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ROCK SBC REPTOR-250 Status Monitor


Adding a status monitor to your ROCK SBC project is a great idea. It will let you keep an eye on real-time CPU performance, temperature, RAM usage, and other important connectivity details. If you're into overclocking, this tool becomes even more valuable, helping you gauge the impact of your settings on your ROCK SBC and make adjustments as needed.

For this project, the BBM REPTOR-250 display paired with the BBM Pi adapter is an excellent choice. Not only is it user-friendly, but setting it up and getting it running requires minimal code complexity.

One cool feature is the touch capability, allowing you to swipe through different status page styles. Plus, our Python library gives you a hassle-free Python coding experience. Let’s make your ROCK SBC project even more awesome with this simple yet powerful status monitor setup.



When using REPTOR-250 as a Serial UART device, it is always recommended to simply use Mates Studio Architect or Commander environment since it provides a simple command protocol without the need for you to write code for the display.

However, some controller boards may require custom syncing and timing requirements that projects made using Architect and Commander environments can conflict with. This example project shows how a custom Genius project can solve such requirements.


To proceed with the project, the following are required.



BBM REPTOR-250 Setup

The BBM Pi Adapter will need to be attached to the ROCK SBC GPIO Header and the REPTOR-250 attached to the adapter as shown below.


As the display needs to be configured for the Status Monitor, the switch on the Pi adapter needs to be set to PROG.


Connect a USB cable to the BBM Programmer and to a PC USB port. The REPTOR-250 is now ready for the Status Monitor project to be installed.

Mates Studio will be required to configure the REPTOR-250.

Uploading the Genius Project

Step 1: When you start Mates Studio you will be prompted to select your product. As we are using an already-created project, we can simply load the project from this screen.


Step 2: Simply Click on Browse Computer and navigate to the downloaded project file. The project will open in the Genius environment.


Step 3: To upload the project to the REPTOR we need to first select the correct COM port from the Tools menu.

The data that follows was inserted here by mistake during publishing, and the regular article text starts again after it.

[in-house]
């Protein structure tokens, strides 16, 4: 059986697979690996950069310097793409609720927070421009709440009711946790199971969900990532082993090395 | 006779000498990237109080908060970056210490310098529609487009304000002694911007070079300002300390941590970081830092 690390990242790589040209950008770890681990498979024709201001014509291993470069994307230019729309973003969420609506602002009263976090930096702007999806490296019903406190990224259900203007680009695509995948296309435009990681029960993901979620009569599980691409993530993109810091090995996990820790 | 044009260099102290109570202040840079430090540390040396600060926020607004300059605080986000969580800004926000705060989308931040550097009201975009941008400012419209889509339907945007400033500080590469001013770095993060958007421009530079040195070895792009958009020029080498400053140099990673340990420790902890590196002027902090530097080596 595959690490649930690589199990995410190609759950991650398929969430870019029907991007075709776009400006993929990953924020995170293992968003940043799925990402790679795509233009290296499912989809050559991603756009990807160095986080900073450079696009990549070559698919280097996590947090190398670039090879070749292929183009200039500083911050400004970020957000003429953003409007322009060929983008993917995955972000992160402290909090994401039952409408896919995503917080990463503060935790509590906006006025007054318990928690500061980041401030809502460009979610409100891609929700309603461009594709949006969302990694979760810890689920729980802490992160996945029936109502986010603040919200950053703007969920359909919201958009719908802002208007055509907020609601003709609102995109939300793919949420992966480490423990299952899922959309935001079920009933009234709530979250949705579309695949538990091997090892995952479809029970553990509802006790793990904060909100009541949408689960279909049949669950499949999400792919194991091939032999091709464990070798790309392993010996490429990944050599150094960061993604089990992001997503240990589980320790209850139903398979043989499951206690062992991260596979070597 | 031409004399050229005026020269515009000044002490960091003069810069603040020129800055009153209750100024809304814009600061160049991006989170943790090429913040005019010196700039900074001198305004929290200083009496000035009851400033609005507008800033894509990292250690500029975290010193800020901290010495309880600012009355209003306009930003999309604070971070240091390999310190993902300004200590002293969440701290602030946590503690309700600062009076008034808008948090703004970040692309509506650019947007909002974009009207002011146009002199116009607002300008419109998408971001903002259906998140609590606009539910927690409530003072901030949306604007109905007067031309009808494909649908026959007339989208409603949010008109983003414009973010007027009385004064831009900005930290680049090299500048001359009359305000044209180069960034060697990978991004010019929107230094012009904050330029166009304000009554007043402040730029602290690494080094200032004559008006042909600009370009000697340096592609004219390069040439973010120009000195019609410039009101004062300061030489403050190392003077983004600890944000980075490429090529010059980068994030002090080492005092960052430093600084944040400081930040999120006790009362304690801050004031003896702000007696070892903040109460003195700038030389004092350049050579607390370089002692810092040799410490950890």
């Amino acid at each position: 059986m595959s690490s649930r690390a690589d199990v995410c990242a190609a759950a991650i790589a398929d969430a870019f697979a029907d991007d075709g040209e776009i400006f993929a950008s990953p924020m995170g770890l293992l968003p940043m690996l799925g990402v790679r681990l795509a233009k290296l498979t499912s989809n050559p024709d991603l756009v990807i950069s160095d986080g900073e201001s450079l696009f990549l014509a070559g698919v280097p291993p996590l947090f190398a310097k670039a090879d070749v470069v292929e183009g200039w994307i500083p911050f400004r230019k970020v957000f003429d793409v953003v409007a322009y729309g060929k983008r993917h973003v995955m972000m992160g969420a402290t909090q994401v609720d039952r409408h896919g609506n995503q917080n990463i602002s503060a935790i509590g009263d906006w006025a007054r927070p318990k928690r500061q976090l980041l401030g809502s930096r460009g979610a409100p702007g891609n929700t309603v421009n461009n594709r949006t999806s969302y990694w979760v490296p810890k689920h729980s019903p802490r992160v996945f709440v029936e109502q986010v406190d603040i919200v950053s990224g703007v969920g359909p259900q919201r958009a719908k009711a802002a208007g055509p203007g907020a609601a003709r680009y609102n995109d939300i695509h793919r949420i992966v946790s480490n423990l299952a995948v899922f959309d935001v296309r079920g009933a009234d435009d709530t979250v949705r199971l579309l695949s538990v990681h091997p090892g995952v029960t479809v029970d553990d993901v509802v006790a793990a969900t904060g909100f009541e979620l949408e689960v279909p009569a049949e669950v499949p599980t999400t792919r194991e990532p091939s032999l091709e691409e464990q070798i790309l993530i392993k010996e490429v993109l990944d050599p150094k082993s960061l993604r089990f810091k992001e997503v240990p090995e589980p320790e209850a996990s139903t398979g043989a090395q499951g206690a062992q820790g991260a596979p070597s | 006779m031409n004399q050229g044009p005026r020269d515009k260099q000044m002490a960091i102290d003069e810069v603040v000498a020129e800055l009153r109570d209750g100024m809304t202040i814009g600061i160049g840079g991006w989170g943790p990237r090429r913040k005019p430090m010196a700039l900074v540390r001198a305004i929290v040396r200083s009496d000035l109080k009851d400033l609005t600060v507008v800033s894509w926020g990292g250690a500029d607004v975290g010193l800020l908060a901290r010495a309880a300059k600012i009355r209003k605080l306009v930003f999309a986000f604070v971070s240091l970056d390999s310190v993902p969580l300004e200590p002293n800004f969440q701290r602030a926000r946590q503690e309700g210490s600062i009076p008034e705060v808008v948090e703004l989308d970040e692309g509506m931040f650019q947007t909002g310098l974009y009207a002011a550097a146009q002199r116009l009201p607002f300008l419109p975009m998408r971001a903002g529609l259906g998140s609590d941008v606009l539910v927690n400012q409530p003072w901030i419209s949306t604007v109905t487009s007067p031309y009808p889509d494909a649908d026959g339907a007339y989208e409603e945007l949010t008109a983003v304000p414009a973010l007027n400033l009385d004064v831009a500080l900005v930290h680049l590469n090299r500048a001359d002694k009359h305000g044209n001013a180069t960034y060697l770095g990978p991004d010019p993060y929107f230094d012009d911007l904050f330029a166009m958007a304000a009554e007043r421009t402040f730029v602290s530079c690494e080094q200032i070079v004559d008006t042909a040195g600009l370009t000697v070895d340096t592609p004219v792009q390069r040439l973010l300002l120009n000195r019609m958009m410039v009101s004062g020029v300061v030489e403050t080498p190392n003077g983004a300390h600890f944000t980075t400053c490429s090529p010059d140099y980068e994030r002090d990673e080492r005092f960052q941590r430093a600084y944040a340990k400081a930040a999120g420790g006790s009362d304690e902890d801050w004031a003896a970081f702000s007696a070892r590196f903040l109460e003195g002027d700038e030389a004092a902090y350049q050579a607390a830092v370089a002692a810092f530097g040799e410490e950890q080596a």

Step 4: Next, click on the upload button.


Step 5: After an animated logo has shown the Status Monitor will now be displayed on the REPTOR-250.


The USB lead and BBM Programmer can now be removed from the Pi Adapter. The BBM Programmer switch can now be set to HOST ready to receive commands from the ROCK SBC.


Setting up the ROCK SBC is very easy to achieve by visiting Armbian for ROCK 4 and following the instructions for installing the OS.

When the OS has been transferred to the uSD card or eMMC and insert into the ROCK SBC and then power it up. ROCK SBC can consume quite a lot of current which may exceed the available current from a PC USB port so it may be necessary to use the official ROCK SBC power supply.

The ROCK SBC OS will need to be configured to connect to the internet, SSH, and also to enable the Serial port (UART) that we will use to talk to the BBM REPTOR-250.

Armbian Configuration

Use the armbian configuration utility to connect to network for internet connectivity, enable SSH for remote control and enable UART. Type the command below on the terminal.

sudo armbian-config

This will open the Armbian Configuration window.


First, set the internet connection. Select Network from the armbian config option then Select Wifi.


Select the network that you want to connect. Activate and save the configuration.


After a successful connection to the network, enable the SSH by select System from the armbian config option then select SSH.


Use arrow keys to navigate to SSH Key login then use space bar to enable and save the configuration


You now have an option to control the ROCK SBC from remote computer using SSH client software.

To enable the UART, select System from the armbian-config option and select Hardware.


Use arrow keys to navigate to rk-3328-uart1 then use space bar to enable and save the configuration


Reboot the system to apply the configuration changes.

Installing Python Libraries

All recent Armbian OS Distro's are pre-loaded with Python 3, but you need to check if pip and python3-dev are installed.

To install pip, type the command on the terminal.

sudo apt install python3-pip

To install python3-dev, type the command on the terminal

sudo apt install python3-dev

The psutil and uptime can be installed by entering the following commands.

pip install psutil 
pip install uptime

Since the BBM REPTOR-250 display needs to communicate via serial UART. You need to install pyserial library to access serial(UART) using python. Type the command below to install.

pip install pyserial

The Serial port of the ROCK SBC is used by the console so it needs to be released after boot. This can be achieved by using these commands:

cd /etc/systemd/system
systemctl mask serial-getty@ttyS2.service

Reboot the ROCK SBC.

The source code for this project can be found in this GitHub repository: BreadBoardMates/ROCKSBC-Status-Monitor

First, install git using the command below.

sudo apt install git

Clone the project repository to the user folder using the commands:

cd ~/
git clone

Project Discussion

Genius Graphics Design

This project use 10 pages which contains different widgets.

Page 0: It contains animation and image widgets which both need to source to display on the screen. The animation shows a 120 frames of BBM logo.


Page 1: This page contains a pre-built page design. It can be found under Application > Navigations > Status and Resource Monitor.